The Art of the Steal is a work of fiction that is built upon a primarily factual foundation. It is written from the point of view of Aimon Niddy Ott — Trump’s Id as imagined by Dr. Cynthia Zaitz. Ott glorifies his every disastrous thought, choice, and action with exaggerated expressions of braggadocio and victimhood, with the occasional interjected opinions and corrections from Zaitz.
The Art of the Steal covers Ott’s strong influence by prosperity pastor Norman Vincent Peale, his daily schedule, his blatant racism, his constant criticism of the media, many of his foreign and domestic deals, his numerous relationships with shady characters, his admiration for Vladimir Putin, and more. There are cartoons throughout that highlight Ott’s insatiable greed, unapologetic self-delusion, constant need for approval, and incredible narcissism.
There are nine chapters in Art of the Steal -- here are descriptions of four of them:
In the chapter entitled “Stealing a Peak at My Week,” Ott discusses his grooming habits and daily regimen – complete with professional evaluations of his facial expressions and dietary habits.
In “Stealing!” Ott brags about many of his international dealings, his fondness for dictators, and his habit of partnering with various mafia groups and banks that allegedly launder Russian money.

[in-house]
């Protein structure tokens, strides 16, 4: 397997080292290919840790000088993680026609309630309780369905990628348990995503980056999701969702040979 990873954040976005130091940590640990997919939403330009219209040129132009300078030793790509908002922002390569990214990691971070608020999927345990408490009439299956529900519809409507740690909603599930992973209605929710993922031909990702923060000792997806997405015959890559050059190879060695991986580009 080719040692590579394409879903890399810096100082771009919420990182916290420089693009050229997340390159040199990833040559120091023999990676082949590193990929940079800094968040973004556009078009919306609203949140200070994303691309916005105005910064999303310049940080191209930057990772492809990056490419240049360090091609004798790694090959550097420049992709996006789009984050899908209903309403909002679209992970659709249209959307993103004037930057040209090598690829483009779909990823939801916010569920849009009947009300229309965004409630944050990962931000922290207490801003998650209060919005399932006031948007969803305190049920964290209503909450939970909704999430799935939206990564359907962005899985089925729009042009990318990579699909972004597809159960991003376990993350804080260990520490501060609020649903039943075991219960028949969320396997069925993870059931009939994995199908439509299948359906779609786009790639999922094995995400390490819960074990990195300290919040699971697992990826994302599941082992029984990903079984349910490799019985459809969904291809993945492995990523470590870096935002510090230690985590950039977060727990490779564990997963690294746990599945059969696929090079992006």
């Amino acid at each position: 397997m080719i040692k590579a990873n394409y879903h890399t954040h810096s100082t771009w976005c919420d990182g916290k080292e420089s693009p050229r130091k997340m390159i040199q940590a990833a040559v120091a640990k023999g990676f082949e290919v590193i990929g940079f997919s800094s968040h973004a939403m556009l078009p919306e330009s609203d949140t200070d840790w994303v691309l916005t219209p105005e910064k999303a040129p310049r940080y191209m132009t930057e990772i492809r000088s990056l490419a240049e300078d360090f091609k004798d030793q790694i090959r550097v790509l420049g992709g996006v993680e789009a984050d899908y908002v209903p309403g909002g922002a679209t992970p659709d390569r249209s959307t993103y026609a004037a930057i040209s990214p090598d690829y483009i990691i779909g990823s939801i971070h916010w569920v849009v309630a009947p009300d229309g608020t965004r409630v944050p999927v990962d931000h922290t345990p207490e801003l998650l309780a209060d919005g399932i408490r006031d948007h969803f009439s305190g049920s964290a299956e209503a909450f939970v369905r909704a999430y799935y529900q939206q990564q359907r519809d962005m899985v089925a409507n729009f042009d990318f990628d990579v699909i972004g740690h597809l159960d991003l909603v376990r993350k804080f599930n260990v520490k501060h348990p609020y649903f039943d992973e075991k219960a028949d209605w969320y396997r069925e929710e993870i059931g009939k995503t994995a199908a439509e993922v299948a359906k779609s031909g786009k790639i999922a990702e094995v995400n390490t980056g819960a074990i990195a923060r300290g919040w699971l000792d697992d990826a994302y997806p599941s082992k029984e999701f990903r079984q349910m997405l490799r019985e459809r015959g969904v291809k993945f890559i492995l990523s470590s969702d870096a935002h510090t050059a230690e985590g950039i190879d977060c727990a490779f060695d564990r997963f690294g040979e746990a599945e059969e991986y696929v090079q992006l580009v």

In “The Elements of the Steal,” Ott explains how he makes sure to have plenty of scapegoats on hand so that when his ‘steals’ fail – as they often do – he always has some underling available to face the consequences. In this chapter he also discusses his great relationships with women.
In “How to Get Media Coverage,” Ott explains how he got great media coverage for his pardon of Joe Arpaio during the immediate aftermath of Hurricane Sandy, the great job he did passing out paper towels in Puerto Rico, and the terrible fake news coverage he got about the great job that he did personally helping with rescue efforts in Texas and the country of Puerto Rico. He also demonstrates his unabashed racism in his continuous criticism of Colin Kaepernick and the ‘Take a Knee’ movement.
Also included in Art of the Steal are several references to how Ott was influenced by Norman Vincent Peale’s ‘prosperity principles,’ and a discussion about how Peale may have instigated Ott’s obsession with doubling down on his many lies in order to convince himself they are true.
Although taking an imaginary trip through AIMON Ott’s psyche does engender some empathy for the man, in general the book is overwhelmingly irreverent and disrespectful -- which seems appropriate in terms of the outrageously irreverent and disrespectful behavior we have seen from the 45th President of the United States.